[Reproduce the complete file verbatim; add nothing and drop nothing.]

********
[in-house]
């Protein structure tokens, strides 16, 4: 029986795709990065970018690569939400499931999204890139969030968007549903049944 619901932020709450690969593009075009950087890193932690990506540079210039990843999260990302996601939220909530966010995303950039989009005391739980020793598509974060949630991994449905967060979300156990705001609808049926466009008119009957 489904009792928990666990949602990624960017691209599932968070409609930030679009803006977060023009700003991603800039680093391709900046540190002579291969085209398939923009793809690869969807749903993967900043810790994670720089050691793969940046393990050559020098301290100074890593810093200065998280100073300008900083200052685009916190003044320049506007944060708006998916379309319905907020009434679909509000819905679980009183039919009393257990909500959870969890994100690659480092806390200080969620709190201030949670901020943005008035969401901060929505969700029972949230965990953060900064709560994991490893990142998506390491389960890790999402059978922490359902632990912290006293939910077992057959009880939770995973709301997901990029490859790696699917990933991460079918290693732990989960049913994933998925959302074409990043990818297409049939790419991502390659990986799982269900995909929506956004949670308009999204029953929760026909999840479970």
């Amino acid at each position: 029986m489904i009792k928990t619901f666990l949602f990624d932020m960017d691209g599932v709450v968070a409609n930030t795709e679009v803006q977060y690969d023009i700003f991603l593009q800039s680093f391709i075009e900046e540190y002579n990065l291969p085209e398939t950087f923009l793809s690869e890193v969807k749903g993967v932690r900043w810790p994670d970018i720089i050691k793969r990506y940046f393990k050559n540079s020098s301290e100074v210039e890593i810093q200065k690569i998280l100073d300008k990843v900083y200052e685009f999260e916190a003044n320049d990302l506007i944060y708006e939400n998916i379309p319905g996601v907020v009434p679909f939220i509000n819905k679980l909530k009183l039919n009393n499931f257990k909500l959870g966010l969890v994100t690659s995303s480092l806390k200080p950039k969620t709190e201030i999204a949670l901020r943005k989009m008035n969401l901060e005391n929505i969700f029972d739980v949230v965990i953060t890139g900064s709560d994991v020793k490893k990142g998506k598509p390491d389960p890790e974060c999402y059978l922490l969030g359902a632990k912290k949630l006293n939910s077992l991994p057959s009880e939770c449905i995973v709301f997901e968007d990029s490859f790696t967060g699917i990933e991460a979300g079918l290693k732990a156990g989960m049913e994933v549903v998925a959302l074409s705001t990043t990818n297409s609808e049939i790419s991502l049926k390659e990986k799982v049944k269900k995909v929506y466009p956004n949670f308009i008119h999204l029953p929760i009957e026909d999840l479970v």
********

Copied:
[in-house]
């Protein structure tokens, strides 16, 4: 029986795709990065970018690569939400499931999204890139969030968007549903049944 619901932020709450690969593009075009950087890193932690990506540079210039990843999260990302996601939220909530966010995303950039989009005391739980020793598509974060949630991994449905967060979300156990705001609808049926466009008119009957 489904009792928990666990949602990624960017691209599932968070409609930030679009803006977060023009700003991603800039680093391709900046540190002579291969085209398939923009793809690869969807749903993967900043810790994670720089050691793969940046393990050559020098301290100074890593810093200065998280100073300008900083200052685009916190003044320049506007944060708006998916379309319905907020009434679909509000819905679980009183039919009393257990909500959870969890994100690659480092806390200080969620709190201030949670901020943005008035969401901060929505969700029972949230965990953060900064709560994991490893990142998506390491389960890790999402059978922490359902632990912290006293939910077992057959009880939770995973709301997901990029490859790696699917990933991460079918290693732990989960049913994933998925959302074409990043990818297409049939790419991502390659990986799982269900995909929506956004949670308009999204029953929760026909999840479970």
């Amino acid at each position: 029986m489904i009792k928990t619901f666990l949602f990624d932020m960017d691209g599932v709450v968070a409609n930030t795709e679009v803006q977060y690969d023009i700003f991603l593009q800039s680093f391709i075009e900046e540190y002579n990065l291969p085209e398939t950087f923009l793809s690869e890193v969807k749903g993967v932690r900043w810790p994670d970018i720089i050691k793969r990506y940046f393990k050559n540079s020098s301290e100074v210039e890593i810093q200065k690569i998280l100073d300008k990843v900083y200052e685009f999260e916190a003044n320049d990302l506007i944060y708006e939400n998916i379309p319905g996601v907020v009434p679909f939220i509000n819905k679980l909530k009183l039919n009393n499931f257990k909500l959870g966010l969890v994100t690659s995303s480092l806390k200080p950039k969620t709190e201030i999204a949670l901020r943005k989009m008035n969401l901060e005391n929505i969700f029972d739980v949230v965990i953060t890139g900064s709560d994991v020793k490893k990142g998506k598509p390491d389960p890790e974060c999402y059978l922490l969030g359902a632990k912290k949630l006293n939910s077992l991994p057959s009880e939770c449905i995973v709301f997901e968007d990029s490859f790696t967060g699917i990933e991460a979300g079918l290693k732990a156990g989960m049913e994933v549903v998925a959302l074409s705001t990043t990818n297409s609808e049939i790419s991502l049926k390659e990986k799982v049944k269900k995909v929506y466009p956004n949670f308009i008119h999204l029953p929760i009957e026909d999840l479970v």